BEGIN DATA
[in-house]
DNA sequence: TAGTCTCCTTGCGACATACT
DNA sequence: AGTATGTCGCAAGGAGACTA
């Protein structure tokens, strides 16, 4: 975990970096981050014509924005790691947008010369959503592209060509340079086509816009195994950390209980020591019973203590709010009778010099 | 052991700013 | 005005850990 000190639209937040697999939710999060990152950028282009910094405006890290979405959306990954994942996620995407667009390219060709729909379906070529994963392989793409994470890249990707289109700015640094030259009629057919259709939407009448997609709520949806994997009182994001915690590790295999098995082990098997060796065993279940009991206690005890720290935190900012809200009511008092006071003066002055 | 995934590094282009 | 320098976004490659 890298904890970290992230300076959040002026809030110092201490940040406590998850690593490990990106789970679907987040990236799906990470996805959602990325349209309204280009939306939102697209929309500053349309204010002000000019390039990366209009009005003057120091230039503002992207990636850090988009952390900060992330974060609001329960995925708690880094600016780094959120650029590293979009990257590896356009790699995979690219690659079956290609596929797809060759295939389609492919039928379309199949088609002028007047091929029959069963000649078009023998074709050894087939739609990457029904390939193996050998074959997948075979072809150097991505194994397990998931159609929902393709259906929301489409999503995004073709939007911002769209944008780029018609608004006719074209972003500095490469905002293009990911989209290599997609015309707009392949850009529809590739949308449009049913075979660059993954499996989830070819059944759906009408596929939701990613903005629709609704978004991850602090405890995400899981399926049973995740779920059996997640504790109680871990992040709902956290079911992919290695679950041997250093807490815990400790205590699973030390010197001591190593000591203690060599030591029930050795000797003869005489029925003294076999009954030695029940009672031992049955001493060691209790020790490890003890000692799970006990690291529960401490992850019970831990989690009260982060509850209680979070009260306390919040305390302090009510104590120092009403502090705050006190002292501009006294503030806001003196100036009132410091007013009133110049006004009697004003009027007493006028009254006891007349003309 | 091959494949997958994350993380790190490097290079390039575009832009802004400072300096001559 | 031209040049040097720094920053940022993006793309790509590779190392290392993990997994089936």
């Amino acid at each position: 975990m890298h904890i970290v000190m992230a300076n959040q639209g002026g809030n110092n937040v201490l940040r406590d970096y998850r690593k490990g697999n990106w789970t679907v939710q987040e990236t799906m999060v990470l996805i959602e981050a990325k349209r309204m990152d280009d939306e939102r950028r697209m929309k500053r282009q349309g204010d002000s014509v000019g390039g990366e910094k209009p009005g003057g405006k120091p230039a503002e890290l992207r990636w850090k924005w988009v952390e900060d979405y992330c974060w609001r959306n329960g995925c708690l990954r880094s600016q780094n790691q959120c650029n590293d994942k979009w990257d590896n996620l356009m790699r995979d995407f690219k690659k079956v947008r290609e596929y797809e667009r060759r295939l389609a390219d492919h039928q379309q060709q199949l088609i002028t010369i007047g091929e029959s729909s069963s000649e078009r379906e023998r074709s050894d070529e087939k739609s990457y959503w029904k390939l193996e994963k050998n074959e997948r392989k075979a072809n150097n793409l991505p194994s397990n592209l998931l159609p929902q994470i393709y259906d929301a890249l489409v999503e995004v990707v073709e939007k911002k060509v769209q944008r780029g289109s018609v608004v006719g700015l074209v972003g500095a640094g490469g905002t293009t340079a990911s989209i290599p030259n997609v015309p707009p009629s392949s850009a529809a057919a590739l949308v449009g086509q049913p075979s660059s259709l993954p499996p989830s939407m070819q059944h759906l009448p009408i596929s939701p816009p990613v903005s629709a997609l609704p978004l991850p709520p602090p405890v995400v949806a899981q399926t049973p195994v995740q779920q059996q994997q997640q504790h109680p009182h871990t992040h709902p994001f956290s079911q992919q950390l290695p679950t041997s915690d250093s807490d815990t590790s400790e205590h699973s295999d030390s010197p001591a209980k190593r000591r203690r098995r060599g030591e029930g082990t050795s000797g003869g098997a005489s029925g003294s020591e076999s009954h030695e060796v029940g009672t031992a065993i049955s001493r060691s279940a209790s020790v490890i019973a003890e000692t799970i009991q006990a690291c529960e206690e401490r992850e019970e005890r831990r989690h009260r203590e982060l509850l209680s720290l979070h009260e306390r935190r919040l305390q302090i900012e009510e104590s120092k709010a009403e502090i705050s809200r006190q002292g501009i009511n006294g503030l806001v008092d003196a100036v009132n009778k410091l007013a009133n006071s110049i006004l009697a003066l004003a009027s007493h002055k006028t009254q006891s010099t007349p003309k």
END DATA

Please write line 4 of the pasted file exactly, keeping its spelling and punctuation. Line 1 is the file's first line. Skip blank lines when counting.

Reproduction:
């Protein structure tokens, strides 16, 4: 975990970096981050014509924005790691947008010369959503592209060509340079086509816009195994950390209980020591019973203590709010009778010099 | 052991700013 | 005005850990 000190639209937040697999939710999060990152950028282009910094405006890290979405959306990954994942996620995407667009390219060709729909379906070529994963392989793409994470890249990707289109700015640094030259009629057919259709939407009448997609709520949806994997009182994001915690590790295999098995082990098997060796065993279940009991206690005890720290935190900012809200009511008092006071003066002055 | 995934590094282009 | 320098976004490659 890298904890970290992230300076959040002026809030110092201490940040406590998850690593490990990106789970679907987040990236799906990470996805959602990325349209309204280009939306939102697209929309500053349309204010002000000019390039990366209009009005003057120091230039503002992207990636850090988009952390900060992330974060609001329960995925708690880094600016780094959120650029590293979009990257590896356009790699995979690219690659079956290609596929797809060759295939389609492919039928379309199949088609002028007047091929029959069963000649078009023998074709050894087939739609990457029904390939193996050998074959997948075979072809150097991505194994397990998931159609929902393709259906929301489409999503995004073709939007911002769209944008780029018609608004006719074209972003500095490469905002293009990911989209290599997609015309707009392949850009529809590739949308449009049913075979660059993954499996989830070819059944759906009408596929939701990613903005629709609704978004991850602090405890995400899981399926049973995740779920059996997640504790109680871990992040709902956290079911992919290695679950041997250093807490815990400790205590699973030390010197001591190593000591203690060599030591029930050795000797003869005489029925003294076999009954030695029940009672031992049955001493060691209790020790490890003890000692799970006990690291529960401490992850019970831990989690009260982060509850209680979070009260306390919040305390302090009510104590120092009403502090705050006190002292501009006294503030806001003196100036009132410091007013009133110049006004009697004003009027007493006028009254006891007349003309 | 091959494949997958994350993380790190490097290079390039575009832009802004400072300096001559 | 031209040049040097720094920053940022993006793309790509590779190392290392993990997994089936």